Do this for about three minutes, then collect the balls and work on 5-3, 6-4, and 4-6 plays for another three minutes. This is followed by hitting balls to the 5-6 hole. If the third baseman doesn’t get it, he retreats back to third, and the shortstop flips to third for a force-out, rather than throwing across or turn a long double play. The other fungo batter hits balls to the second baseman, who works on throwing to first.

If your high school or travel team has at least two coaches, you can use what Bates calls a two-fungo drill. One coach can hit to third and second, while the other hits to short and first. If catchers are finished working with the pitchers, they can feed balls to the fungo hitters. The idea is for the third baseman to practice turning a 5-4-3, with the first baseman moving up toward second base about 60 feet instead of 90, with a net behind him to catch overthrows. The shortstop works on throwing across on 6-3s.
While many people view the fungo bat more as an antique piece of baseball’s history, there’s no doubt that it still has a special place in the modern game. Actually, the bat is starting to enjoy some revival all-round the game. Regardless of minimal production of fungo bats, you can rest assured that they’re here to stay. The bats are too beneficial to both coaches and players on a daily basis.
No, we're not talking about The Masters. We're talking about fungo golf, baseball's wonderful adaptation of frisbee golf. For those of you unfamiliar with the rules, the general goal is to hit predetermined objects or other landmarks located somewhere on a baseball field with a ball. Instead of a golf club, you use a fungo bat. All normal scoring rules of golf still apply.

Both wooden and metal alloy (generally aluminum) bats are generally permitted in amateur baseball. Metal alloy bats are generally regarded as being capable of hitting a ball faster and farther with the same power. However, increasing numbers of "wooden bat leagues" have emerged in recent years, reflecting a trend back to wood over safety concerns and, in the case of collegiate summer baseball wood-bat leagues, to better prepare players for the professional leagues that require wood bats. Metal alloy bats can send a ball towards an unprotected pitcher's head up to 60 ft 6 in (18.44 m) away at a velocity far too high for the pitcher to get out of the way in time. Some amateur baseball organizations enforce bat manufacturing and testing standards which attempt to limit maximum ball speed for wood and non-wood bats.[17][18][19]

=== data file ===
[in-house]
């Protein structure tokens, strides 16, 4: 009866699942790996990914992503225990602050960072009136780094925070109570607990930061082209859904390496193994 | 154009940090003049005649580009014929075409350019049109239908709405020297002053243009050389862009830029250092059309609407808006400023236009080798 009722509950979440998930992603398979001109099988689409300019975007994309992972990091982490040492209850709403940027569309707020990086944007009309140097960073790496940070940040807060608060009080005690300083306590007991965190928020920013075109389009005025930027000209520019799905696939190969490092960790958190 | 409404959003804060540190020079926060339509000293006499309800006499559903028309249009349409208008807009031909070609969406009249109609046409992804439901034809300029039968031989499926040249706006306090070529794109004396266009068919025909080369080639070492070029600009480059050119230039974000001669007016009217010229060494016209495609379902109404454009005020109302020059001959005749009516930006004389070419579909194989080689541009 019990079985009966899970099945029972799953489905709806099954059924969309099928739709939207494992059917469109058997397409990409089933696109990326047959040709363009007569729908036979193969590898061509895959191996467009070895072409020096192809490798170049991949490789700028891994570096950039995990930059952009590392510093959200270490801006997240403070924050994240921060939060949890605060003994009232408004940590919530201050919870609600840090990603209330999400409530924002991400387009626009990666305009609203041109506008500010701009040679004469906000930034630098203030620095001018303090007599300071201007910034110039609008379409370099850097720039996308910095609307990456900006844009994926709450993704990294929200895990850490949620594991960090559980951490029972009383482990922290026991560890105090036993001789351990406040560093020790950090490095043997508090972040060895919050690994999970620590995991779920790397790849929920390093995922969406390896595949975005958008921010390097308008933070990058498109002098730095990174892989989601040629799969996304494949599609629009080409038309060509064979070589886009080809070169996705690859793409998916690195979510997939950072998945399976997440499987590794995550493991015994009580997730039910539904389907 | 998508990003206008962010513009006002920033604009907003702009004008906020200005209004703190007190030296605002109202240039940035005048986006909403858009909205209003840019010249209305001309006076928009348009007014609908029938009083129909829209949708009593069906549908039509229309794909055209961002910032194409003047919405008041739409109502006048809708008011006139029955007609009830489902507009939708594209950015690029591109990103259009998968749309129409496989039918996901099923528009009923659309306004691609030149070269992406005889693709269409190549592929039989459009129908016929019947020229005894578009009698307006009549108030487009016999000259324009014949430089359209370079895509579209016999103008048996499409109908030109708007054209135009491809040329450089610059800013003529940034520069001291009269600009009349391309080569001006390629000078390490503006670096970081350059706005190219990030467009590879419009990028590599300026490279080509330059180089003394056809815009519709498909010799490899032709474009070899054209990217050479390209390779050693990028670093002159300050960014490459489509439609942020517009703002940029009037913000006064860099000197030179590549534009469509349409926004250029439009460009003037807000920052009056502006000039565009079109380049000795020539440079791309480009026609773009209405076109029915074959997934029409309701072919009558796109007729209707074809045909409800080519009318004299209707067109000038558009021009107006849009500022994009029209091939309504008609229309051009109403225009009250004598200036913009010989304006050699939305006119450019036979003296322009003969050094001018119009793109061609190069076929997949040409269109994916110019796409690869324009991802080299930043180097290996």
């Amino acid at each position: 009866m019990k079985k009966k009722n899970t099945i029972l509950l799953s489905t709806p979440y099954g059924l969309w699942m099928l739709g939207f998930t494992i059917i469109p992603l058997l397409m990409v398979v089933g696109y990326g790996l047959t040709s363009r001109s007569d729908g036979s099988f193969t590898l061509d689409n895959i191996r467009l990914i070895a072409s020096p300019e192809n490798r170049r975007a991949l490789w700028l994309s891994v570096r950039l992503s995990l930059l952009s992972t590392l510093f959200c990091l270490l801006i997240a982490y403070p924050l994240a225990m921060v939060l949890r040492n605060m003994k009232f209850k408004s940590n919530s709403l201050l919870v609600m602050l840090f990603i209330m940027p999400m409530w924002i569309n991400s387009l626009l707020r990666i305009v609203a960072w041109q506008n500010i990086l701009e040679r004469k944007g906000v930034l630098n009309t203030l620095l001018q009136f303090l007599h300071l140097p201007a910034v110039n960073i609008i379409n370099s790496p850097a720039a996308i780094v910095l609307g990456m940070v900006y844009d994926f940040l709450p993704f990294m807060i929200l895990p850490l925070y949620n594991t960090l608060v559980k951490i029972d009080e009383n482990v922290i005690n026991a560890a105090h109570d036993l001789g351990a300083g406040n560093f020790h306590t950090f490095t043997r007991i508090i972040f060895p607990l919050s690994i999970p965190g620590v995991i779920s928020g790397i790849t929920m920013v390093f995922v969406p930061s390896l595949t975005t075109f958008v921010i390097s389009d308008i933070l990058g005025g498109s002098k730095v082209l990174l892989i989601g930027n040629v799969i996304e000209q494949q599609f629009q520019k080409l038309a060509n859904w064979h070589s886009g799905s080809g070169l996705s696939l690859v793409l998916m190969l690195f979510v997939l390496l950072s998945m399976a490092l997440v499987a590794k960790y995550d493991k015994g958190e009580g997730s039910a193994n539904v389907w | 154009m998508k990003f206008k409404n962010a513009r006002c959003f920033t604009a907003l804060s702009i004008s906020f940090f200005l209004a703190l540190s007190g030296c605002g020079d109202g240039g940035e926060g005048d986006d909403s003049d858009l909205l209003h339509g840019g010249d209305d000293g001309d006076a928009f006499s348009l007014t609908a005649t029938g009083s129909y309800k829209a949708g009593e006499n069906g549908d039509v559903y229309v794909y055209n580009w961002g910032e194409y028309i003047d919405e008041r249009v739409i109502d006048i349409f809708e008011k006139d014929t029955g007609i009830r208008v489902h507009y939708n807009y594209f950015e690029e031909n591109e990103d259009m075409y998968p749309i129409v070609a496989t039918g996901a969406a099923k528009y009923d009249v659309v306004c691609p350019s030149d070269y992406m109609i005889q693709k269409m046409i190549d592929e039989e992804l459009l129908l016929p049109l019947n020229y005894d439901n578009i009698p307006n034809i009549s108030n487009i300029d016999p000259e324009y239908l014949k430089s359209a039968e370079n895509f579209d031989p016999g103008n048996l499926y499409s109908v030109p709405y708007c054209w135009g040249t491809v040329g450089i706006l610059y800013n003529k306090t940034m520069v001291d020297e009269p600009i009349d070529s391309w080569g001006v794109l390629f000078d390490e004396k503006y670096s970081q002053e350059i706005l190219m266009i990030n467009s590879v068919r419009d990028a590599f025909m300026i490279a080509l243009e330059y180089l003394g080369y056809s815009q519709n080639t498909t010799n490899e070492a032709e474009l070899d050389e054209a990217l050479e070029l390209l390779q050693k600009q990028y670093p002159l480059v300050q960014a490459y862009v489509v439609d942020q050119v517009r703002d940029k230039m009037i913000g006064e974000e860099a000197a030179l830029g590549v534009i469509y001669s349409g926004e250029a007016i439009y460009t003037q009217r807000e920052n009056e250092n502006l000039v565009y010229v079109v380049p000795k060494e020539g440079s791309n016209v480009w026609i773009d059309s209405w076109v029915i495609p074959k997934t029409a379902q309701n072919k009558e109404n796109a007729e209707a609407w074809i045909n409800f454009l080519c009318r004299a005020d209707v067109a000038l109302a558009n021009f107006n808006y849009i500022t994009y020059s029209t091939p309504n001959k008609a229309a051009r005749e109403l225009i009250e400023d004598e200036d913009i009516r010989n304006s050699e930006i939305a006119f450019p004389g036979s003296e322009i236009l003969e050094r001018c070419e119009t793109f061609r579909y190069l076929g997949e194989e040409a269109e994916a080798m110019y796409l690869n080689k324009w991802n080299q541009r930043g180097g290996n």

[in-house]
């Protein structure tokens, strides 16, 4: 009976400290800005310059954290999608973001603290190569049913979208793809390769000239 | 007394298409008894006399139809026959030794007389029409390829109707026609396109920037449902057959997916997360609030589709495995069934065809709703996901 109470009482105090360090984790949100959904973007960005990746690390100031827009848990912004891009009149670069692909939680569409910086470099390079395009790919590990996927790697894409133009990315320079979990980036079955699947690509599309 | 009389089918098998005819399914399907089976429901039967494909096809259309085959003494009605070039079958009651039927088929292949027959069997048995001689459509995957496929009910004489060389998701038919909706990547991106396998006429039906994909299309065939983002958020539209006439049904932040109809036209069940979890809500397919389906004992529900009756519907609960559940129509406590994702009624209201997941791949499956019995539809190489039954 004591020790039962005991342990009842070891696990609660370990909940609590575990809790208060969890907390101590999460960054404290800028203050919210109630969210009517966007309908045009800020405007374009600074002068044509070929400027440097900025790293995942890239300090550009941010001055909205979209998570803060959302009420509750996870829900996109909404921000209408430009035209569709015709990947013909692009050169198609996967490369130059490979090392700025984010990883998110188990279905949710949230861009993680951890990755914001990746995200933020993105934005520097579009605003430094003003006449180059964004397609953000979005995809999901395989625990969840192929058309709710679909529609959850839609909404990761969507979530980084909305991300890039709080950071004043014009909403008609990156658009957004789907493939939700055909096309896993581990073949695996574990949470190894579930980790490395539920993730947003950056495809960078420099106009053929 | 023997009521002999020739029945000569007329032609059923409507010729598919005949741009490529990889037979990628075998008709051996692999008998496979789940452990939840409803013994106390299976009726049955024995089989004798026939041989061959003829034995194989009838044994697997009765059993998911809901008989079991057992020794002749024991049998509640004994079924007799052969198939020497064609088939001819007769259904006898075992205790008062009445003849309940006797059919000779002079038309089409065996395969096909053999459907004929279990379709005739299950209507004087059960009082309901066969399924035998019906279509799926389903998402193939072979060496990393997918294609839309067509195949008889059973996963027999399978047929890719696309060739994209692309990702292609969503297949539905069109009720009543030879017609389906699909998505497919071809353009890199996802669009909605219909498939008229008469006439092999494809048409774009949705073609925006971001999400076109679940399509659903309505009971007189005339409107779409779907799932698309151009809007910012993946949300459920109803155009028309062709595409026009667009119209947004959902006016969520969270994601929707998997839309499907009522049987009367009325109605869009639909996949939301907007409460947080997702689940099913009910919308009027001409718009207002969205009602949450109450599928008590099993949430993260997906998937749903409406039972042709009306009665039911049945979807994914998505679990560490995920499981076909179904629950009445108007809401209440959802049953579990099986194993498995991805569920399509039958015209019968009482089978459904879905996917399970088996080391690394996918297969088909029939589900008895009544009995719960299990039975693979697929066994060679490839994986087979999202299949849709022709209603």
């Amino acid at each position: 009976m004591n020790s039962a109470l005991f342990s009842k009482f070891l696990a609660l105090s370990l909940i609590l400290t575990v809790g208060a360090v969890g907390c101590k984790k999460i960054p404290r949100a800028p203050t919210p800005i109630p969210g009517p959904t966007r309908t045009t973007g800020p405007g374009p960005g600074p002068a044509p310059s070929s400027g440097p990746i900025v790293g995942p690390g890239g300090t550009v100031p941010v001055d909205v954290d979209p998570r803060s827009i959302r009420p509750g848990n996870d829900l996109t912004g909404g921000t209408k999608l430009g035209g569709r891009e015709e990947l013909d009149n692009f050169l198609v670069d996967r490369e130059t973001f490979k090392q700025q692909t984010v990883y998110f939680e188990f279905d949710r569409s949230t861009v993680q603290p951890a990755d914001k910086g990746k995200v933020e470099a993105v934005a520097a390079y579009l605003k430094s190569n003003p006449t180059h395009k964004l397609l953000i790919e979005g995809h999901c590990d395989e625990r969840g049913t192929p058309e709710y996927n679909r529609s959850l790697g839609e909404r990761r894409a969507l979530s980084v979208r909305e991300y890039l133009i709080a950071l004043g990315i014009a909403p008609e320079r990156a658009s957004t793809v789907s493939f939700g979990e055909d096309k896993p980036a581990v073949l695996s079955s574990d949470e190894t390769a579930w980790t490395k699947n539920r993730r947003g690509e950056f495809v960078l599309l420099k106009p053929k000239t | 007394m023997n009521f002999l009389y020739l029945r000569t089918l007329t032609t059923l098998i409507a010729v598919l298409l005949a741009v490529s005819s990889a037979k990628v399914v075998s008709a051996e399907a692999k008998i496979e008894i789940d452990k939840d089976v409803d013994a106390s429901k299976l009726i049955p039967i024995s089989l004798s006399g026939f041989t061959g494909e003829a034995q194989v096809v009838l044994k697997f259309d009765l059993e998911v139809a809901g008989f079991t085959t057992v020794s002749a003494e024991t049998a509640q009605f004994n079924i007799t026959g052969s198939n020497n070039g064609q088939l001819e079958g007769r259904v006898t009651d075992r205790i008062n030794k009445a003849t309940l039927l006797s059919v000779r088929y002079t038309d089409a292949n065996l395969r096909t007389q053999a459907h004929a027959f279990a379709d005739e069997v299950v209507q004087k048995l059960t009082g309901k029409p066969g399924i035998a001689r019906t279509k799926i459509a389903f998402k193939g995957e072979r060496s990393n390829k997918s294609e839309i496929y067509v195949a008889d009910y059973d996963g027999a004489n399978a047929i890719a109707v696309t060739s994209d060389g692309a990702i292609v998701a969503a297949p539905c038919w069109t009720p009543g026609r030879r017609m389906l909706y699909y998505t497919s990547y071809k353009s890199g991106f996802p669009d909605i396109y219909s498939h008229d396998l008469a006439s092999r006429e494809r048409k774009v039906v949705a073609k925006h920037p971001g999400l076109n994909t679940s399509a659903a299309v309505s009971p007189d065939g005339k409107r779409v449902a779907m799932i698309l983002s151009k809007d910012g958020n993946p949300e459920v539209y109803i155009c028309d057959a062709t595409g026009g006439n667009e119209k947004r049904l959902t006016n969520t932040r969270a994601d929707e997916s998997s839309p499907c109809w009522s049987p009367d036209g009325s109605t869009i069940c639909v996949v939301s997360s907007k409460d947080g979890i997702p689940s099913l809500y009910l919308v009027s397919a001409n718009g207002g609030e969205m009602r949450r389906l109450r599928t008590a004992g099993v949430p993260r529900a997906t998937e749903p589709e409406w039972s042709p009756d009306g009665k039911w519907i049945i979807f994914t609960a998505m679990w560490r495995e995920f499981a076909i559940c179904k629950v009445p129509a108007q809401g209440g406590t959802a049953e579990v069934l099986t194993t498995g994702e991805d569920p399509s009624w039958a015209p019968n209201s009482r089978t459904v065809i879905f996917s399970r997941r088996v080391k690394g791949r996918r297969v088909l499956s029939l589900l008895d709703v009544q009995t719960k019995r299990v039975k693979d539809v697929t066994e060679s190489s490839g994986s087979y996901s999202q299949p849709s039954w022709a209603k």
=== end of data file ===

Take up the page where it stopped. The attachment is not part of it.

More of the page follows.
First-base coach Daryl Boston has been working Palka with fungo drills. — Phil Thompson, chicagotribune.com, "Yoan Moncada has untapped power from right side, Rick Renteria says," 23 May 2018 While the Angels took infield before the Texas finale Wednesday, Ohtani stood by the cage with a bat in his hand waiting for BP near where Scioscia was hitting fungo to some infielders. — Stephen Hawkins, chicagotribune.com, "Shohei Ohtani eager for more as Angels balance work for 2-way star," 12 Apr. 2018 And dad liked to take us to Lincoln Park and hit fungos to my twin brother, Javier, and me. — John Hickey, The Mercury News, "Adam and Will Rosales proselytize for baseball," 11 Apr. 2017 Since then, his only baseball activity has been hitting one-handed fungos to teammates in ground ball practice. — Nick Groke, The Denver Post, "Colorado skipper Bud Black faces the Padres with a new perch; Rockies still scanning Desmond, Dahl and Murphy," 10 Apr. 2017
No, we're not talking about The Masters. We're talking about fungo golf, baseball's wonderful adaptation of frisbee golf. For those of you unfamiliar with the rules, the general goal is to hit predetermined objects or other landmarks located somewhere on a baseball field with a ball. Instead of a golf club, you use a fungo bat. All normal scoring rules of golf still apply.
Alright, let’s get to the drill. “Fungo Baseball/Softball” is a great drill for fielding and base running.  It’s the same as playing an inter-squad scrimmage, except the pitchers do not throw live, and the hitters toss the ball to themselves and hit fungoes where they want.  It is set up as a competitive game with an endless amount of teaching points. I really like to do this drill early in the season in order to simulate some real game like situations, and also when you’re on a hot streak and you’re looking to keep your team sharp on the little things like relays, backing up, and communication.